A group of Muslim girls were forced to sit outside their class for weeks after being barred from attending their lessons in Bengaluru, India. The penalty has been issued simply because the girls wear the hijab.
Referring to the initial incident, which occurred in late December 2020, an 18-year-old student called Almas described the events when she arrived at the government college in Udupi district: “When we arrived at the door of the classroom, the teacher said we cannot enter with the hijab.” Indeed, she adds, the teacher told them to “get out”.
Since then, the small group of female Muslim students have had no choice but to sit outside their classroom, since the college alleges that they are in breach of the school dress code by wearing the hijab.
The young Muslim students contend that the hijab is a part of their Islamic faith, and consequently is protected by the constitution. However, the school is reported to have applied significant pressure on the young women, including marking them as absent since 31 December 2020. This is despite the fact that the girls have attended the college daily since the turn of the year. Such a fact is significant, not least because attendance can be a requirement before being permitted to sit examinations for entry into higher education.
One such alleged coercive tactic employed by the college was to force the girls to confirm – by way of writing – that they preferred to remain at home and intentionally miss their classes rather than attend college. A member of the Muslim student group, Muskan Zainab, commented: “We tried to refuse but the principal and the teachers threatened us that they would ruin our careers.”
In the face of the alleged intimidatory tactics applied by the government college, another member of the group – a Muslim student called Aliya Assadi – defiantly responded: “We are not going to budge, no way.” Referencing a photo which has since gone viral of the girls being compelled to sit outside their class whilst wearing their hijab and school uniform, Assadi commented: “It is because of this photo that our issue got highlighted in the media.”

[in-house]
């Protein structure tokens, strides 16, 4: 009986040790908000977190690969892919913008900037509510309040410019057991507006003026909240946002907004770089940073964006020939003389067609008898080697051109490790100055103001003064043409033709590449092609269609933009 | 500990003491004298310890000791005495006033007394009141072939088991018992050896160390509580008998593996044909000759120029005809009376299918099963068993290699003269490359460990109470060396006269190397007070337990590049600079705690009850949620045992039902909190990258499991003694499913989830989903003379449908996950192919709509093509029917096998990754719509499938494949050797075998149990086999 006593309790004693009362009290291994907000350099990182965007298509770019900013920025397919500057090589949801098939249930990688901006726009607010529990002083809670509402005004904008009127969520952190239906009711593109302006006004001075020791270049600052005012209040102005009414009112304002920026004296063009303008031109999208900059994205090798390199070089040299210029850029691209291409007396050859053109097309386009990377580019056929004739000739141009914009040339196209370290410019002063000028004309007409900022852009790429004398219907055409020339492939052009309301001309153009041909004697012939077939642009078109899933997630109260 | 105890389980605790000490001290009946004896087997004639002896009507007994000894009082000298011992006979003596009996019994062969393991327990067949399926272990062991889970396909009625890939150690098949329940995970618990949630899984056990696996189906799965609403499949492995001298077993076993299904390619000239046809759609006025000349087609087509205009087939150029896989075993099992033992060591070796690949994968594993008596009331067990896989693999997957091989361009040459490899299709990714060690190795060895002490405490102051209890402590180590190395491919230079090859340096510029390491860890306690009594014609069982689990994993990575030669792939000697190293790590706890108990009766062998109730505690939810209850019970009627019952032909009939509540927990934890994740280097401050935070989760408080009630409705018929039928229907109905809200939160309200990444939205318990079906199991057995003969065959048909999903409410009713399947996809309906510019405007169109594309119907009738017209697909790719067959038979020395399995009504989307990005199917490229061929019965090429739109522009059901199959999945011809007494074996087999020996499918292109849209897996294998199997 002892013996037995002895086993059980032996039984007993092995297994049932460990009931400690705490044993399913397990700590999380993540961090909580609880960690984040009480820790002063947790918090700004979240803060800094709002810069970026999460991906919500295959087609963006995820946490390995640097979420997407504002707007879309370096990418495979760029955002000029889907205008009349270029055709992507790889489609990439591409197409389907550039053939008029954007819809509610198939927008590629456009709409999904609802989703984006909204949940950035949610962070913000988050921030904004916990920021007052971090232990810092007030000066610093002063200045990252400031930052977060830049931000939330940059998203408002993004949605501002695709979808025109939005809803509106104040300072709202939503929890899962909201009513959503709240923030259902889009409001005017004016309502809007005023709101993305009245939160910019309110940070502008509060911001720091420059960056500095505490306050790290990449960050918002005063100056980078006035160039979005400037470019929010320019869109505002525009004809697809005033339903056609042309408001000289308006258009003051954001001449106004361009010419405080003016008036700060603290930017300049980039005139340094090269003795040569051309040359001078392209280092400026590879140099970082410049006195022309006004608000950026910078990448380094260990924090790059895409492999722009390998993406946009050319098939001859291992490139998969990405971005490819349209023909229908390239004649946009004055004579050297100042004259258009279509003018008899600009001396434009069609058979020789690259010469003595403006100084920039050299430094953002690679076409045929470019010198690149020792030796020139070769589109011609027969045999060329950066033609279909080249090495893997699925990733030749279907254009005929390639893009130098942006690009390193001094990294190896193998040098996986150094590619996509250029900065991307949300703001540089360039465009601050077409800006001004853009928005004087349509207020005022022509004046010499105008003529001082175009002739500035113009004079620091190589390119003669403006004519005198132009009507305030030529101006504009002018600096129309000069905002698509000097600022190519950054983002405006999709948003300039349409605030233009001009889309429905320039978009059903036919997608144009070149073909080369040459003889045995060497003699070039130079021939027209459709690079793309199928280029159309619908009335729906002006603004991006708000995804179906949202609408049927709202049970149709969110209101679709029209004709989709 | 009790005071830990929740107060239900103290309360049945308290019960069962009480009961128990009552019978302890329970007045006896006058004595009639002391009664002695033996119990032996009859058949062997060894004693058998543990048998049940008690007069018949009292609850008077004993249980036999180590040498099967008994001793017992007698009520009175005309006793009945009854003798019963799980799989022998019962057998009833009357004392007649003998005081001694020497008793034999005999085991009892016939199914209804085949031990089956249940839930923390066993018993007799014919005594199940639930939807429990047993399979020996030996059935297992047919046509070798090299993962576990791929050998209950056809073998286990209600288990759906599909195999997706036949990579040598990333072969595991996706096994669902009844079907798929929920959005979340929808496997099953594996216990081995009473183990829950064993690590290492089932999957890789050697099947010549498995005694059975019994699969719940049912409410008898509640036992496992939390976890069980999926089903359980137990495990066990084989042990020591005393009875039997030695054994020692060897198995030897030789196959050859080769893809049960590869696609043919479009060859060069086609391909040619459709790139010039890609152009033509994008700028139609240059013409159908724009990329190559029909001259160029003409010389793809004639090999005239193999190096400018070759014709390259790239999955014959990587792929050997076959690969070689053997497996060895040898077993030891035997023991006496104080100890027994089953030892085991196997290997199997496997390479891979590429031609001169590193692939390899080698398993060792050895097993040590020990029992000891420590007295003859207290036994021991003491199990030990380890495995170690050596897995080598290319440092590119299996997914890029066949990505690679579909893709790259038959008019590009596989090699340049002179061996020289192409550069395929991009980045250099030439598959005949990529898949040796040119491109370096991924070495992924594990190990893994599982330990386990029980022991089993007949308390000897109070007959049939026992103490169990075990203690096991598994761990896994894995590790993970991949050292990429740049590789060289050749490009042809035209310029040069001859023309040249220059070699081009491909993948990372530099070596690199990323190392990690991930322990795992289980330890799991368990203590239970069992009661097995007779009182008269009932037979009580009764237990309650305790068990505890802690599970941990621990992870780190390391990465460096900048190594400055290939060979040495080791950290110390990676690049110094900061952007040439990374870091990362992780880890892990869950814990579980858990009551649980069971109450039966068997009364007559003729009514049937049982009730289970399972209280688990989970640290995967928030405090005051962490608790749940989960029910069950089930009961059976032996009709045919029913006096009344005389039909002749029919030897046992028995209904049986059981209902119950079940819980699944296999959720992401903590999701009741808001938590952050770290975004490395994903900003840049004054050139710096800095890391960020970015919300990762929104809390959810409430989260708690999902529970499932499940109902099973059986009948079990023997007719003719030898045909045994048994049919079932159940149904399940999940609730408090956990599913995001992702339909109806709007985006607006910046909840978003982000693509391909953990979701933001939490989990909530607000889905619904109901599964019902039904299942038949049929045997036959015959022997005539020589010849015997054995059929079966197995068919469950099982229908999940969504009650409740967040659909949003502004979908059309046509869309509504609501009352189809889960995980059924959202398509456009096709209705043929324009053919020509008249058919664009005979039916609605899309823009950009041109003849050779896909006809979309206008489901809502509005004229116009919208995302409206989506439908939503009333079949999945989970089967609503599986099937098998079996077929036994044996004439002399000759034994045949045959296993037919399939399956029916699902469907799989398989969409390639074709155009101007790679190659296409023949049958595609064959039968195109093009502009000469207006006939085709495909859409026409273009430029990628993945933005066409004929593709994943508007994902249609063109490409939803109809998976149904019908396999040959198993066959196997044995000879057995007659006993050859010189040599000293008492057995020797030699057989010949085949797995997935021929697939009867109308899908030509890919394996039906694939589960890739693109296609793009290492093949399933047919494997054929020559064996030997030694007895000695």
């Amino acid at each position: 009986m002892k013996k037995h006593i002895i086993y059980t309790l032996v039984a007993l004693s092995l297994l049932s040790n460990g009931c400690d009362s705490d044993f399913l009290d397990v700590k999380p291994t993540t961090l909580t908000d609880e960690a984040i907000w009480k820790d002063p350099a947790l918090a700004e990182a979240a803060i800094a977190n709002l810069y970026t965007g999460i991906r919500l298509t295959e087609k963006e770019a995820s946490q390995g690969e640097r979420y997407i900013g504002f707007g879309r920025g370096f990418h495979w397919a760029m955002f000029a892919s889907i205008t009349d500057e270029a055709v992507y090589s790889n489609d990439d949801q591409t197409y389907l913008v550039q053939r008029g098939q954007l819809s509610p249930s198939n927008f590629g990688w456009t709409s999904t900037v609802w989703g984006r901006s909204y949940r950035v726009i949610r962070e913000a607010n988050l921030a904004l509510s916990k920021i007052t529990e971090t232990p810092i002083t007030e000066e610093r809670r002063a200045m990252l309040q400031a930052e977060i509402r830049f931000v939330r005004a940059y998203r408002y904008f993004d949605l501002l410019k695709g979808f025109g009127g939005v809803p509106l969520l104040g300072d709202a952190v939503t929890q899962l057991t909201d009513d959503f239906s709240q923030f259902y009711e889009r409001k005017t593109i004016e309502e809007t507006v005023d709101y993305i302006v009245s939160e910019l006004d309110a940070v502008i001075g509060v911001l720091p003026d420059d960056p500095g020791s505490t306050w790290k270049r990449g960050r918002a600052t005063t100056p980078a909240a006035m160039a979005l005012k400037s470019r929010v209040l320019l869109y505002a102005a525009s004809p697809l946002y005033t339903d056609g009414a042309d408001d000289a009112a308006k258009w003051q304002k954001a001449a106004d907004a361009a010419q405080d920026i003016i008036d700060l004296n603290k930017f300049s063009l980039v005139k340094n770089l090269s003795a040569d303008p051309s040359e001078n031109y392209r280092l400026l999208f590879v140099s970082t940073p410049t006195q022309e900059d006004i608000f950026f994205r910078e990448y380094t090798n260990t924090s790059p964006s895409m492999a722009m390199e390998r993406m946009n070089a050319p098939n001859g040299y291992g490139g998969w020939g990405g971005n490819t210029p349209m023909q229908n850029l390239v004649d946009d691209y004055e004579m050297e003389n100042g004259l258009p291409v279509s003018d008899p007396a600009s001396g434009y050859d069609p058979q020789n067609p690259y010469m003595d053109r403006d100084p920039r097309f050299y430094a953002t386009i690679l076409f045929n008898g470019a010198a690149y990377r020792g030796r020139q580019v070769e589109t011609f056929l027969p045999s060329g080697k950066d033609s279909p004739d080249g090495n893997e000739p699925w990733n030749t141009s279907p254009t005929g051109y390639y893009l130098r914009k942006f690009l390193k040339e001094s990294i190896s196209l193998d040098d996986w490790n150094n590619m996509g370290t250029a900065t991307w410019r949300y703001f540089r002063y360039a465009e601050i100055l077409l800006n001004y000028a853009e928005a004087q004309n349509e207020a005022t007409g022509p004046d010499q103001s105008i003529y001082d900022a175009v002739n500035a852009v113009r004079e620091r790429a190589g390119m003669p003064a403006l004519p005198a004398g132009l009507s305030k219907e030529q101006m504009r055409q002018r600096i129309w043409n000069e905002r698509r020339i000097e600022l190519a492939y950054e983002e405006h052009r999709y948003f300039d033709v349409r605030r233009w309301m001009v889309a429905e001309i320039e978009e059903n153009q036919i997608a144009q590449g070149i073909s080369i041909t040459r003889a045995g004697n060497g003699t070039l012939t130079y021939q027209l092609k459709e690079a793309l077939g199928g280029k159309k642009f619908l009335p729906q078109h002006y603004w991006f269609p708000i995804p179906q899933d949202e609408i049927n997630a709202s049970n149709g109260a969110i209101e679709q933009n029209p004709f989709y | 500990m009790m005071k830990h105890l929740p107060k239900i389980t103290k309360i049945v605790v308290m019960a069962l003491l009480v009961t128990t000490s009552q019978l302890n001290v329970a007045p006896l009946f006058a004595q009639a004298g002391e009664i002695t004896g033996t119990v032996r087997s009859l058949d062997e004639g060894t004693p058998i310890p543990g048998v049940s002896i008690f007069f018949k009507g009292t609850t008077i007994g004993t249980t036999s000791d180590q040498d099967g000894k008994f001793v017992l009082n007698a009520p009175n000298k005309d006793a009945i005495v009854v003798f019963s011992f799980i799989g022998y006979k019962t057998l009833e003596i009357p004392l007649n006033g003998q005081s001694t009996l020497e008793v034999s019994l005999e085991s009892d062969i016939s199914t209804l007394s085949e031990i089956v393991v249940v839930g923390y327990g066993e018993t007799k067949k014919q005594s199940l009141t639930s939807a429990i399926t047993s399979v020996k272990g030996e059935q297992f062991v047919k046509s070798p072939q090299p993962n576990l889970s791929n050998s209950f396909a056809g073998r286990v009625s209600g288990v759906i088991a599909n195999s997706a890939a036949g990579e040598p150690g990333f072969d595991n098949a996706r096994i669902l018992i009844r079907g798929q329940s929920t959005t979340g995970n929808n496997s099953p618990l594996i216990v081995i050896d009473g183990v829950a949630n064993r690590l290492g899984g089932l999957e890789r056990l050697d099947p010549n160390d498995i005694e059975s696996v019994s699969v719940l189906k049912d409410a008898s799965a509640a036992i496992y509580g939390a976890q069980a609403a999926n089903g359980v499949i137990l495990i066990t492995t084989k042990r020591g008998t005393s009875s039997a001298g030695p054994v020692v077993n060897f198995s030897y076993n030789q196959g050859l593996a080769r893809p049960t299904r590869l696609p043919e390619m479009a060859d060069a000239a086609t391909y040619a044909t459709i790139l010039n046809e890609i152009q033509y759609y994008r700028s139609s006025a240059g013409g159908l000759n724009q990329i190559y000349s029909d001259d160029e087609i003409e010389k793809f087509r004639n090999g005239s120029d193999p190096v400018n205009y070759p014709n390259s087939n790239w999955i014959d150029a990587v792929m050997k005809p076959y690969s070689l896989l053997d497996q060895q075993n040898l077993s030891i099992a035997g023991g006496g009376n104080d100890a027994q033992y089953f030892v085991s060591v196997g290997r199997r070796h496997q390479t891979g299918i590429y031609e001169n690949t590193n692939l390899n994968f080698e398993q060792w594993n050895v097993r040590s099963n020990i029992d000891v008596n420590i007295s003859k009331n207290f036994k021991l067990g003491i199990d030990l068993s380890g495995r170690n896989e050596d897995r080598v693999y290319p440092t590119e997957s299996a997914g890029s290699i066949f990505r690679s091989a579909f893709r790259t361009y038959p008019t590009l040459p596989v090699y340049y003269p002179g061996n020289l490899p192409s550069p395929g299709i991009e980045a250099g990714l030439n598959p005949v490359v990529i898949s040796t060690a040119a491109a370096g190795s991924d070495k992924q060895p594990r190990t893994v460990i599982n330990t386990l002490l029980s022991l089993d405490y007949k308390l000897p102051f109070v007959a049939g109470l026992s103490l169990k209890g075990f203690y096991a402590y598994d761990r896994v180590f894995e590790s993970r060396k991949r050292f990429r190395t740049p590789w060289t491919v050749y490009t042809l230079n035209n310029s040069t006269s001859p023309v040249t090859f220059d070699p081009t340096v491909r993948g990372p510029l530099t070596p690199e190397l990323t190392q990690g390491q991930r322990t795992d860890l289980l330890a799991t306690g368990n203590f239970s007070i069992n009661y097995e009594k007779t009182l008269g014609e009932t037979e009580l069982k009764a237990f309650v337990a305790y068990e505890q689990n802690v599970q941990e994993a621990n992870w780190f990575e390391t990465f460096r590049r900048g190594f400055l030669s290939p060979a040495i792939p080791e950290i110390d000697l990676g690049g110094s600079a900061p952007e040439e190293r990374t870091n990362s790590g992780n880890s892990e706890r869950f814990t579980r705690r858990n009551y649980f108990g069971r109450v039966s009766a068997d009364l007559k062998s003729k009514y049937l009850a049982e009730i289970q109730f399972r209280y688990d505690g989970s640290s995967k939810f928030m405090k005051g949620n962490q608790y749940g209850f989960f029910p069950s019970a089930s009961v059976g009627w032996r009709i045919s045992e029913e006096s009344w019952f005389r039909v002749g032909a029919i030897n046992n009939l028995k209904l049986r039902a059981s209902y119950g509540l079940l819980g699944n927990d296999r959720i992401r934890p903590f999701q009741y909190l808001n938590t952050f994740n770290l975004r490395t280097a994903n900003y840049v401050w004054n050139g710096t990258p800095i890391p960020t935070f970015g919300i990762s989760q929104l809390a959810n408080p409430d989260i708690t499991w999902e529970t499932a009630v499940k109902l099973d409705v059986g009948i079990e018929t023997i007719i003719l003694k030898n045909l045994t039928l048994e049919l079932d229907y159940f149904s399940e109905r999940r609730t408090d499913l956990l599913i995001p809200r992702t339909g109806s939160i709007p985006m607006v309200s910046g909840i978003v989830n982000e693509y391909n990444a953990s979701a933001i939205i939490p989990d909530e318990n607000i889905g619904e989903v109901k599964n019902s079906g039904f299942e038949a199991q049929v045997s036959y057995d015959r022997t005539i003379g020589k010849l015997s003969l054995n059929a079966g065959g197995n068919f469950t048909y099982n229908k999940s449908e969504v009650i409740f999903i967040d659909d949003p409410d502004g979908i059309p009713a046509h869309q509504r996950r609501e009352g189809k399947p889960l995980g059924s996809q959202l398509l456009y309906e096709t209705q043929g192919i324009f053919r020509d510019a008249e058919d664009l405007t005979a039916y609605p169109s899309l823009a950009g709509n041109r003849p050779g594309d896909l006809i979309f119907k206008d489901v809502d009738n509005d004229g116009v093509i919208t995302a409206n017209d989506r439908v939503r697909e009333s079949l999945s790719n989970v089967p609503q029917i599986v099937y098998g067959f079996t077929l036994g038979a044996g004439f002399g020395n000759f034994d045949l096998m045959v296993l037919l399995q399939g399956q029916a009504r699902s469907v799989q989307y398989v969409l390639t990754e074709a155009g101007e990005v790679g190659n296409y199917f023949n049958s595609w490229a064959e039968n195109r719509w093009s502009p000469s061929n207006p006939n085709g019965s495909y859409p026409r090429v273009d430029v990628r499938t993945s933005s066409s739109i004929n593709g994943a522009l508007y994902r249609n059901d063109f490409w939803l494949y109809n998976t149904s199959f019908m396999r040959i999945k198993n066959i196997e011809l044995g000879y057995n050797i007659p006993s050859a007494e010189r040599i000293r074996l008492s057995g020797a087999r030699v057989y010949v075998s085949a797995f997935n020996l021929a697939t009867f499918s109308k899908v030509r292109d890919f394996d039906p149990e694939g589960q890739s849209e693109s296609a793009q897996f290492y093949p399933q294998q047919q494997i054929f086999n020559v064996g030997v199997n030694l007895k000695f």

Whilst the college claims that this stand-off with female Muslim students is an isolated event, a member of the college alumni disagrees. Athiya, who is now at university, said: “Once a teacher made a hijaab-wearing student sit on the floor in the middle of the class and stripped her hijaab off. We faced a lot of humiliation for choosing to wear the hijaab. But at the time they did permit us inside the classroom.”
A number of Indian Muslim organisations are supporting the female Muslim students, including a local lawyers association. In a letter, the latter organisation addressed the college by saying: “The denial of education to young Muslim students and forcing them to choose between getting an education and their faith is a human rights issue and must be treated as such.”
Karnataka state is governed by Prime Minister Narendra Modi’s Bharatiya Janata Party (BJP). A local BJP legislator informed the parents of the students that the college would continue with its uniform code, irrespective of the religious needs of the students.
Yashpal Suvarna, College Development Committee vice president said: “The college has its own rules, regulations and disciplinary procedures. The uniform was introduced to offer an egalitarian approach to education, as there are many poor women studying in the college.” He also added: “They can attend classes if they are willing to follow the rules of the college. If they are not willing to follow the rules, they can find some other college to get an education.”
However, without a hint of irony Hindu students who wore saffron scarves in another nearby college are calling for the hijab ban to be enforced.
Many commentators see this college scandal as reflective of the wider tensions found between the majority Hindu nationalist government and its supporters and the minority Muslim community. Set against the backdrop of speeches calling for a Muslim genocide and the BJP’s general anti-Muslim attitude, many are fearful for the safety of the Muslim community in India.
Whilst many in the global media have promptly and sometimes rightly criticised Muslim-led governments for discriminating against women or girls, the near silence on the morally indefensible differential treatment being meted out by a fanatical religious Hindu supremacist government and its subsidiaries against a marginalised member of a minority community is breath-taking.
Whilst post-Brexit Britain seeks closer trade ties with India, it must do so whilst holding it to account for its failure to abide by international standards, which assert the universal right to an education, gender equality, and religious freedom. If it fails to do so, its claims to be a force of good in the world by liberating women and championing equality will ring hollow. Time is of the essence.